3) The synthesis of organic molecules relies on the strength of covalent bonds and on the relative rates of bond-forming processes to lead in a rational and step-wise process to the final product. It is therefore no surprise that many organic chemists have until recently shied away from crystal synthesis. For the supramolecular synthetic chemist, the specific goal is a macroscopic property, and the final product is often a moving target that changes each time the crystal synthesis yields something different from that predicted by the imperfect models we use. The fundamental difficulty for this field is that molecular crystals are held together by a multitude of weak interactions, and a huge number of free energy minima (polymorphs) exist within a few kilojoules/mol of the global minimum. The process of crystal engineering is therefore an iterative one that involves synthesis, crystallography, crystal structure analysis, and computational methods.(5)

References (abridged):

1. J. G. Burke, Origins of the Science of Crystals (Univ. of California Press, Berkeley, CA, 1966), pp. 83-85.

2. P. A. Groth, Chemische Krystallographie (Verlag von Wilhelm Engelmann, Leipzig, 1906-1919), vol. I-V.

3. G. R. Desiraju, Angew. Chem. Int. Ed. 34, 2311 (1995)

4. G. M. J. Schmidt, Pure Appl. Chem. 27, 647 (1971)

5. K. D. M. Harris, M. Tremayne, P. Lightfoot, P. G. Bruce, J. Am. Chem. Soc. 116, 3543 (1994)

Science 2002 295:2410


C.M. Drain et al (City University of New York, US) discuss porphyrin arrays, the authors making the following points:

1) With the increasing demand for the ability to sculpt matter into precise functioning devices of nanoscale dimensions, the molecular level design of functional materials is an overarching theme in much of the synthetic materials literature (1-5). Inspired by biological systems, the introduction of specific interactions is a route toward using the facile and energetically favorable production capabilities to self-assemble materials. Exploitation of nonspecific intermolecular interactions has resulted also in the formation of molecular electronic devices.

2) The authors report they have used self-assembly to form a square planar array of nine porphyrins mediated by coordination of exocyclic pyridyl groups on three different porphyrins to 12 trans-palladium dichlorides. In addition to modulating the size and distribution on surfaces, metalation of the porphyrin macrocycle enables one to design nanoscale systems with a host of photonic, magnetic, redox catalytic, and sensor capabilities. These functions have been well studied on metalloporphyrin monomers. Substitution of the peripheral R groups with long-chain hydrocarbons enables the design of nanoscale aggregates that, using nonspecific interactions, organize into two-dimensional arrays. The authors present an overview of the design capabilities for materials and devices by using porphyrin supramolecular arrays.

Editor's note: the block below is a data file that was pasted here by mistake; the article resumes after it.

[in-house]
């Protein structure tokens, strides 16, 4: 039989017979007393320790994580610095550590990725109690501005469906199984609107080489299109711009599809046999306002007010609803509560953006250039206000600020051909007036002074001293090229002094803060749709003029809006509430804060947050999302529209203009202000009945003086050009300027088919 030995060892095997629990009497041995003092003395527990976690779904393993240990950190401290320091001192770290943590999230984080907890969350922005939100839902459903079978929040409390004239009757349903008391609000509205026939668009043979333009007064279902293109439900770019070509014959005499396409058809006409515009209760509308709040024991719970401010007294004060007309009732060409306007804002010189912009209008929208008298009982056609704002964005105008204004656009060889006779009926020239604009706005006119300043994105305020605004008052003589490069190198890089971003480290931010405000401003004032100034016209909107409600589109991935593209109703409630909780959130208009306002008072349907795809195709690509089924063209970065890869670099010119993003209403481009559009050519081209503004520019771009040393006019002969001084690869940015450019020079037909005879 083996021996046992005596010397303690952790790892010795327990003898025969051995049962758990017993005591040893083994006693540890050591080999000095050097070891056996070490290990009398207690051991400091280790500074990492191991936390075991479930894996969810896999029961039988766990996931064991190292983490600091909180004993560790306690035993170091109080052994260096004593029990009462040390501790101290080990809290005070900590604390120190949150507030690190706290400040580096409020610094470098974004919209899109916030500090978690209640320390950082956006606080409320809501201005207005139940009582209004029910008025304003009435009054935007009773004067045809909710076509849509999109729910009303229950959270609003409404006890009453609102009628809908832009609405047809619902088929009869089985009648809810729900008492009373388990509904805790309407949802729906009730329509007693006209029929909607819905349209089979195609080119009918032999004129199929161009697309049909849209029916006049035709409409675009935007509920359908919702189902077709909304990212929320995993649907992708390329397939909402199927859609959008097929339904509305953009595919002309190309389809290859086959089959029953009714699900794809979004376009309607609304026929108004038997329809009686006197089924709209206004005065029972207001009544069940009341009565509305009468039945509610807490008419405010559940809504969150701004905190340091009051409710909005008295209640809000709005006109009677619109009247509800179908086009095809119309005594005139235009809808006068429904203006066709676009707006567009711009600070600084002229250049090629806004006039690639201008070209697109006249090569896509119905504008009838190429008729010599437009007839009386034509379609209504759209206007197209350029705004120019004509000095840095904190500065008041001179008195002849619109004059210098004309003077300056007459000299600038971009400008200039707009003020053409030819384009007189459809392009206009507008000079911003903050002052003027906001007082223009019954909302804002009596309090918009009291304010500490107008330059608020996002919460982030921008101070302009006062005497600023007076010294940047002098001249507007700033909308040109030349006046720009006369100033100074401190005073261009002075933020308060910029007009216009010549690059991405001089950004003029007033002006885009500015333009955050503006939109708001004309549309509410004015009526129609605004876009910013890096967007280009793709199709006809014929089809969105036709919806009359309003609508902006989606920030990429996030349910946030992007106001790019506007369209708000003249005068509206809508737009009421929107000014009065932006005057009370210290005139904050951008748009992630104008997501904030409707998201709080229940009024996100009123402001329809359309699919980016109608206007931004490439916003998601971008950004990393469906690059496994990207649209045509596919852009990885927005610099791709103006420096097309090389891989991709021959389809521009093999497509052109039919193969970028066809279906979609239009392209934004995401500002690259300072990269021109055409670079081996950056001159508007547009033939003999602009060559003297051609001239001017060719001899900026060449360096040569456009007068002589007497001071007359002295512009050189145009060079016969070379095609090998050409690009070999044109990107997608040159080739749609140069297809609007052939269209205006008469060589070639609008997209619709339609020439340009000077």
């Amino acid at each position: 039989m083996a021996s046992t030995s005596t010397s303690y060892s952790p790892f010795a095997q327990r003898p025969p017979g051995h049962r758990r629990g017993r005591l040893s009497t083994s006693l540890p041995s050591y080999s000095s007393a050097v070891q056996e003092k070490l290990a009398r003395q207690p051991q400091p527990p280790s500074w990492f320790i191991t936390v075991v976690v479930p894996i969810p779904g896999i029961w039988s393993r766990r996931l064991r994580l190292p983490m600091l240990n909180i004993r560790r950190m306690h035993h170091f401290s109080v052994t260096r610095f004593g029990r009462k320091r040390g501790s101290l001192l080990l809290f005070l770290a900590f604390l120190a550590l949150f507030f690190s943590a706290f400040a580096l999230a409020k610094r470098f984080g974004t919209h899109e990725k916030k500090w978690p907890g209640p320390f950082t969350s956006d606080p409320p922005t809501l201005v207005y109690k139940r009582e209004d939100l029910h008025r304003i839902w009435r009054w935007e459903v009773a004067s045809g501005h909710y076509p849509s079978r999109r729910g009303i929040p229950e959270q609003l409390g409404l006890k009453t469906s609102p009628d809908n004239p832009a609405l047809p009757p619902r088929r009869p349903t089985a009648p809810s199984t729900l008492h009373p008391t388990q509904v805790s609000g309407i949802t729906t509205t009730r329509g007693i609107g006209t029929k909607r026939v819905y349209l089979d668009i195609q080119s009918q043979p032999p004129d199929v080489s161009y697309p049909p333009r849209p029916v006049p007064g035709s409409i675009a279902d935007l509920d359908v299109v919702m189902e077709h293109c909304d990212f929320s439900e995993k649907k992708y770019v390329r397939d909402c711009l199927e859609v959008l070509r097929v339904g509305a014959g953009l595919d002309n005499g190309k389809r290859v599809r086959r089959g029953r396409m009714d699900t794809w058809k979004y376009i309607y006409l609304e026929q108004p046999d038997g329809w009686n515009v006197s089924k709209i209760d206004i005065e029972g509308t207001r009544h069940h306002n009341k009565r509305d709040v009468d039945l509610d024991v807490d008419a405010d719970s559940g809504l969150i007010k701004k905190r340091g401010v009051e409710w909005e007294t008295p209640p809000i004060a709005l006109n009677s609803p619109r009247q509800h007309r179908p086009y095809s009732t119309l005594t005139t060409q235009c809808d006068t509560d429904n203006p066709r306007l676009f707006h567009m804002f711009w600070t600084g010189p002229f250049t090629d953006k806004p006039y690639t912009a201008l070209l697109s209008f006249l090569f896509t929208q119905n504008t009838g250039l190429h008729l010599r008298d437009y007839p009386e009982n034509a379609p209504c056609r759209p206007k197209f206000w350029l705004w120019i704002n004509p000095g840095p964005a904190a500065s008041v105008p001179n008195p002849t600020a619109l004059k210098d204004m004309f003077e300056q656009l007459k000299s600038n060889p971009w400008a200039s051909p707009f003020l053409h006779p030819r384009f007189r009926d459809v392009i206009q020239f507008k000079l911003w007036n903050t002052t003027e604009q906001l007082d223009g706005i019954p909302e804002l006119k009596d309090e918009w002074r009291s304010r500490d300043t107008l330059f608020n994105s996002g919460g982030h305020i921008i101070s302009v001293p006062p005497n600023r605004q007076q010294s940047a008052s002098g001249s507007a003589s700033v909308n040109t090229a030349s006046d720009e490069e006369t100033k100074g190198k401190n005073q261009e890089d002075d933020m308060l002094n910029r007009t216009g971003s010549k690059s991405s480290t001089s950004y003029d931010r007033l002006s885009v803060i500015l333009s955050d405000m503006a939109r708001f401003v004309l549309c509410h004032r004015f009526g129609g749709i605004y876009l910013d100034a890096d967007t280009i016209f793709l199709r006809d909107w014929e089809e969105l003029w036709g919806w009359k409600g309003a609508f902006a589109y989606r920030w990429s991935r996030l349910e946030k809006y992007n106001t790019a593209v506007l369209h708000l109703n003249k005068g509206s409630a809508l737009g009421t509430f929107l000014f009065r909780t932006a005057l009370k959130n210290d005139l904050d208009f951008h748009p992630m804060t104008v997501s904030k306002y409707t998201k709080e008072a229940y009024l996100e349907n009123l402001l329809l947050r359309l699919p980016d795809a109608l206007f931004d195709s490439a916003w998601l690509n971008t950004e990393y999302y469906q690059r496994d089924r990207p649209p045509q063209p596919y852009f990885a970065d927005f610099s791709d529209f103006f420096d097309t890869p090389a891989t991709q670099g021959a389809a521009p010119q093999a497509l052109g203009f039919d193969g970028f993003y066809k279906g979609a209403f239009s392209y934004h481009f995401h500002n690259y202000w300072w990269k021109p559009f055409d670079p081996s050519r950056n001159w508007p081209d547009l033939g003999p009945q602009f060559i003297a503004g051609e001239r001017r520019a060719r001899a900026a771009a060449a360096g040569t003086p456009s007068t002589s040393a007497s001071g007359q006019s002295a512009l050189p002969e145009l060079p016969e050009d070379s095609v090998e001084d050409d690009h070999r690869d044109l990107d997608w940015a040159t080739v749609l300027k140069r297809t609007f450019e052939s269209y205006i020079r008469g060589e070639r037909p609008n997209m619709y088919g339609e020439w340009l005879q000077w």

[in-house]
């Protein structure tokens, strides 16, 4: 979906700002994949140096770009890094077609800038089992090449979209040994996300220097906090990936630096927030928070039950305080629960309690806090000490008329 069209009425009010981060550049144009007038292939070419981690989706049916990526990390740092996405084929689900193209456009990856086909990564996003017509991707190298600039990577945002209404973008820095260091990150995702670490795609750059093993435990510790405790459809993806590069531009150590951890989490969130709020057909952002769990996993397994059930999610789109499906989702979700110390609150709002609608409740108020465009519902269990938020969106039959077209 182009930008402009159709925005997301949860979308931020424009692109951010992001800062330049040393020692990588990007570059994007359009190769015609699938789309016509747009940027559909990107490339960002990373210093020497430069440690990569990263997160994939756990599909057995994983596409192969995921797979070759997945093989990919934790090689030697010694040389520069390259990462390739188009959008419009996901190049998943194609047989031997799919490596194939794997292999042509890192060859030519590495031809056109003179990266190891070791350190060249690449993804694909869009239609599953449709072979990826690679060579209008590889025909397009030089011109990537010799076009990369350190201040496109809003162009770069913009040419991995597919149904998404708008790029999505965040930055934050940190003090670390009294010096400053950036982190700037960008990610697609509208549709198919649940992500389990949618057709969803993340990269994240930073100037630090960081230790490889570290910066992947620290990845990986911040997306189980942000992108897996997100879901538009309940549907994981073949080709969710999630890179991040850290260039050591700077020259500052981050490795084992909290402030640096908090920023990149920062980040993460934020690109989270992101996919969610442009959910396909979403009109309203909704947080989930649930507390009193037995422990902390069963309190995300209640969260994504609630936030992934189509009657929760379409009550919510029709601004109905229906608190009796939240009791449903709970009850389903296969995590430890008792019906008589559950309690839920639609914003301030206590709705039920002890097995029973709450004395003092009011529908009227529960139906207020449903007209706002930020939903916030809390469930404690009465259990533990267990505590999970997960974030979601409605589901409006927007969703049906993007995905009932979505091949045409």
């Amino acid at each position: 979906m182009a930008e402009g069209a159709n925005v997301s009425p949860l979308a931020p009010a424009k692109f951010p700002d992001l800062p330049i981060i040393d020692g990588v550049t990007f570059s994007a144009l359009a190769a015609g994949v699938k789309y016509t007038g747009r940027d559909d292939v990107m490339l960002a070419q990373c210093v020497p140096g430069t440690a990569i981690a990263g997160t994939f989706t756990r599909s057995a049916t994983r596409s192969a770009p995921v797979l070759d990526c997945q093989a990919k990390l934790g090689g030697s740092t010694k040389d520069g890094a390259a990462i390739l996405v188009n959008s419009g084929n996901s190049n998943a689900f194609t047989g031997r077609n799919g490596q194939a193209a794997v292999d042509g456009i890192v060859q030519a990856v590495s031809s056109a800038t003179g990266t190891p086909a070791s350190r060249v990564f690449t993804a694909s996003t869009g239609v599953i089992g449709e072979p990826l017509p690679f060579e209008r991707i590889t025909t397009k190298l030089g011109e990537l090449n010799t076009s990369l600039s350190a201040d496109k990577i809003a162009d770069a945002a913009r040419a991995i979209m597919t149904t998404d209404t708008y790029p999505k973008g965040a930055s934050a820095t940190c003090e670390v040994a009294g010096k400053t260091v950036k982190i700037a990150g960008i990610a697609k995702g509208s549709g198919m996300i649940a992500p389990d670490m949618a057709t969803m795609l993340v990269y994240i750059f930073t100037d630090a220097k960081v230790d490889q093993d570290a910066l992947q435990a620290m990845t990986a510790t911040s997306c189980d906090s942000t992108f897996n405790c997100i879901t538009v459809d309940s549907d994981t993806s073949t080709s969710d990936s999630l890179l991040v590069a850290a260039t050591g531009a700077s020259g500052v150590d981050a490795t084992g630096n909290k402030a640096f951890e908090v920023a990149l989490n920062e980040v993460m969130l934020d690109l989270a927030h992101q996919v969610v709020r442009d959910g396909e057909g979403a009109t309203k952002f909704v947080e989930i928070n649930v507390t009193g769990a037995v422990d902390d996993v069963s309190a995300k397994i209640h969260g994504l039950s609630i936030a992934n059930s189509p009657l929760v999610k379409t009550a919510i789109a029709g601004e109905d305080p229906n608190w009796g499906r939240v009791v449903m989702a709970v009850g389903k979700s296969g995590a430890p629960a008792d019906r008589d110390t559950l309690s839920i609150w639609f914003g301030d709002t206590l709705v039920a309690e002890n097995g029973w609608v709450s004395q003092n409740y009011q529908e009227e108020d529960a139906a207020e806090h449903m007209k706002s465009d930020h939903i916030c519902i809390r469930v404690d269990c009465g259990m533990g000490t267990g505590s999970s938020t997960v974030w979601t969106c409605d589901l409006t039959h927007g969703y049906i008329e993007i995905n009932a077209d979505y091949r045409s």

3) In summary: The authors report that tessellation of nine free- base porphyrins into a 3 ž 3 array is accomplished by the self- assembly of 21 molecular entities of four different kinds, one central, four corner, and four side porphyrins with 12 trans Pd(II) complexes, by specifically designed and targeted intermolecular interactions. Strikingly, the self-assembly of 30 components into a metalloporphyrin nonamer results from the addition of nine equivalents of a first-row transition metal to the above milieu. In this case each porphyrin in the nonameric array coordinates the same metal such as Mn(II), Ni(II), Co(II), or Zn(II). This feat is accomplished by taking advantage of the highly selective porphyrin complexation kinetics and thermodynamics for different metals. In a second, hierarchical self-assembly process, nonspecific intermolecular interactions can be exploited to form nanoscaled three-dimensional aggregates of the supramolecular porphyrin arrays. In solution, the size of the nanoscaled aggregate can be directed by fine-tuning the properties of the component macrocycles, by choice of metalloporphyrin, and the kinetics of the secondary self-assembly process. As precursors to device formation, nanoscale structures of the porphyrin arrays and aggregates of controlled size may be deposited on surfaces. Atomic force microscopy and scanning tunneling microscopy of these materials show that the choice of surface (gold, mica, glass, etc.) may be used to modulate the aggregate size and thus its photophysical properties. Once on the surface the materials are extremely robust.